Geography Department could not access files due to “possible data corruption” – The GW Hatchet
Updated: Oct 18, 2021 1:36 PM
Researchers in the Geography Department said they had been unable to access their research data for more than a month as officials worked to transition the Columbian College of Arts’ online file storage system and Sciences to an updated platform.
Officials said they had been working to move files from the old, obsolete system to the new storage platform since late last year, but found that two volumes of research data used by the department exhibited “possible data corruption”, blocking access until transfer. . Ministry officials said technical difficulties have delayed federally-funded research, to the detriment of taxpayer dollars and the limited efforts of graduate students to apply to graduate programs.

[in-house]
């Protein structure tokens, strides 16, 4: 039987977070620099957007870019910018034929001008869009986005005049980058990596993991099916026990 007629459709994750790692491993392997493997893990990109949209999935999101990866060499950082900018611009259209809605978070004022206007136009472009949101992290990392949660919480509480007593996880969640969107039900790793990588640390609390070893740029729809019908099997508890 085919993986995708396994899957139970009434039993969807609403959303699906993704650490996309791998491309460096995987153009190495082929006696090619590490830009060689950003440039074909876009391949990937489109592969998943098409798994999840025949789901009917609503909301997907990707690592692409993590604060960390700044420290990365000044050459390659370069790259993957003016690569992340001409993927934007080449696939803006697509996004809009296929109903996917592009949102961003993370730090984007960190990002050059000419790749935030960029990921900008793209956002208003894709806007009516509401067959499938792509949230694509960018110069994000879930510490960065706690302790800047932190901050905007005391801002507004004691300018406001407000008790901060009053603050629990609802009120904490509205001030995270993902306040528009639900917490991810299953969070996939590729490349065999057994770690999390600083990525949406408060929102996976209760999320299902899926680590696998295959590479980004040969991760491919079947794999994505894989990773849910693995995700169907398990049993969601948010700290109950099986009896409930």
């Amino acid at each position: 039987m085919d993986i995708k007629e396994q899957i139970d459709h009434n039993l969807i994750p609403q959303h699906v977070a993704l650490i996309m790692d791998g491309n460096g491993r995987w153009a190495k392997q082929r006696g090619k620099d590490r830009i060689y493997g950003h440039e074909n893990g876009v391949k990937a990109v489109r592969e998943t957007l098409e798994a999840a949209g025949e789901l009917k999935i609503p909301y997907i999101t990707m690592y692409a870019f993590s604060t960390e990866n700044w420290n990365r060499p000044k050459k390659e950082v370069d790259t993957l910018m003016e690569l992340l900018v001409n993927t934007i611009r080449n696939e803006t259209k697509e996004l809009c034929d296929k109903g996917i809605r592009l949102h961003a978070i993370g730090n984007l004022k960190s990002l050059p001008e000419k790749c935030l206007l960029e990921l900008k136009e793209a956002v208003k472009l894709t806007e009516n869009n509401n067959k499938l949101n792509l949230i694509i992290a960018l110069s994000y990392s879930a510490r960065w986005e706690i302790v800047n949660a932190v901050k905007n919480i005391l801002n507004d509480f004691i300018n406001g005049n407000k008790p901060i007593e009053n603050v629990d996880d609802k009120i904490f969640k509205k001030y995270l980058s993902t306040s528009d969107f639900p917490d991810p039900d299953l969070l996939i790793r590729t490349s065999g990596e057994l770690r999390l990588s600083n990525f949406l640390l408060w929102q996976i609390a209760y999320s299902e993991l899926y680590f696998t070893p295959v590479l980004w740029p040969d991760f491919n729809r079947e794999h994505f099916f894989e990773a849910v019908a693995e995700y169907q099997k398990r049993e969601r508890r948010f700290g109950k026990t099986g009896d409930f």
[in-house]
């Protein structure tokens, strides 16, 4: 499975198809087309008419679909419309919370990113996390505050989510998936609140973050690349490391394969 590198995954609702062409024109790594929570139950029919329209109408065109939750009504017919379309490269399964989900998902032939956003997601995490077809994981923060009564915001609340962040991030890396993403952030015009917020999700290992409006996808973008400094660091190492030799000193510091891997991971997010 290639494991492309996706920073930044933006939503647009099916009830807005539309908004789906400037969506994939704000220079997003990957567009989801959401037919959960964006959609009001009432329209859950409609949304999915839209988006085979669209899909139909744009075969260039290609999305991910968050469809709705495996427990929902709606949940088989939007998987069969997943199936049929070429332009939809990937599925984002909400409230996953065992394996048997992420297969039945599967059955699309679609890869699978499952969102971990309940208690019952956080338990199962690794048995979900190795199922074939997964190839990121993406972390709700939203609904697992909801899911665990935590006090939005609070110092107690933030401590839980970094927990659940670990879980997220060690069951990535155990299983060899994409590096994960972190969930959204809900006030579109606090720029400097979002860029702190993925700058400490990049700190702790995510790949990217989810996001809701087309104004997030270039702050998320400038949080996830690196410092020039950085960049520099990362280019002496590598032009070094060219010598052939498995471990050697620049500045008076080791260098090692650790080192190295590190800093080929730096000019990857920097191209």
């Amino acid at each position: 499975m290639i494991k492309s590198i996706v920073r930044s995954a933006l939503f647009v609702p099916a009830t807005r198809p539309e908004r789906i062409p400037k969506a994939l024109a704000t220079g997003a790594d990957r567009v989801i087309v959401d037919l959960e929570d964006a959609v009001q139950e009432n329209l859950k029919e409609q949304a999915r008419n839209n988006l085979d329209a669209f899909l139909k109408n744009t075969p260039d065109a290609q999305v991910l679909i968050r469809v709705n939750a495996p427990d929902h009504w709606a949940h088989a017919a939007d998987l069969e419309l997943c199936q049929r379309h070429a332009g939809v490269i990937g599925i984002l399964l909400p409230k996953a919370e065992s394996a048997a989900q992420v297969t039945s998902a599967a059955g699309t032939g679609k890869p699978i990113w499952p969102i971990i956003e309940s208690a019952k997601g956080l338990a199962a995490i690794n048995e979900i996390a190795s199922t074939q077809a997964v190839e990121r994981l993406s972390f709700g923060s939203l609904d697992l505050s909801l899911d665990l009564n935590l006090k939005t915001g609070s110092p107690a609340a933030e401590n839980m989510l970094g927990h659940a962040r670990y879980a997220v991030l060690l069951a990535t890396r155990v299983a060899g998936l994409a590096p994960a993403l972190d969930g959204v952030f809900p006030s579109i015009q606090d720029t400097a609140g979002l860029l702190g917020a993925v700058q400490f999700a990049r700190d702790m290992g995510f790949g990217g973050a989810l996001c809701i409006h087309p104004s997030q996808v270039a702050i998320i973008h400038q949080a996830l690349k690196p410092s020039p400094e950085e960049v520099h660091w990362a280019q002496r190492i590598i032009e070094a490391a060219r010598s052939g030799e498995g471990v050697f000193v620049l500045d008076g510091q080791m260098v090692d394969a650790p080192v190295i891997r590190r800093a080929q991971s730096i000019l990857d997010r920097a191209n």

“We understand the importance of these files to our professors and the impact on their profession as well as the University and are genuinely exploring all of our options to restore as much as possible,” said Acting CTO Jared Johnson in an email.
Johnson said the CCAS file storage system, the CCAS cloud, was “at the end of its life” after eight years, and officials had been working since late last year to move the files to a new platform. ‘by December. He said professors reported they were unable to access the data in August, although the data was not corrupted and was not missing.
“We worked with the vendor to troubleshoot and perform system updates, but there was no performance improvement,” he said.
Johnson said IT staff worked in mid-September to migrate all data from faculties and departments to a “new storage solution,” except for 80 research volumes which were too large to migrate using the same procedure. Since then, Johnson has said IT staff “successfully migrated” 78 of 80 research volumes in early October to a new storage unit and restored full access to that data.
“We did not include these volumes in the larger migration because of this discovery,” he said. “The problems within these two volumes are probably the cause of the performance issues for the entire system.”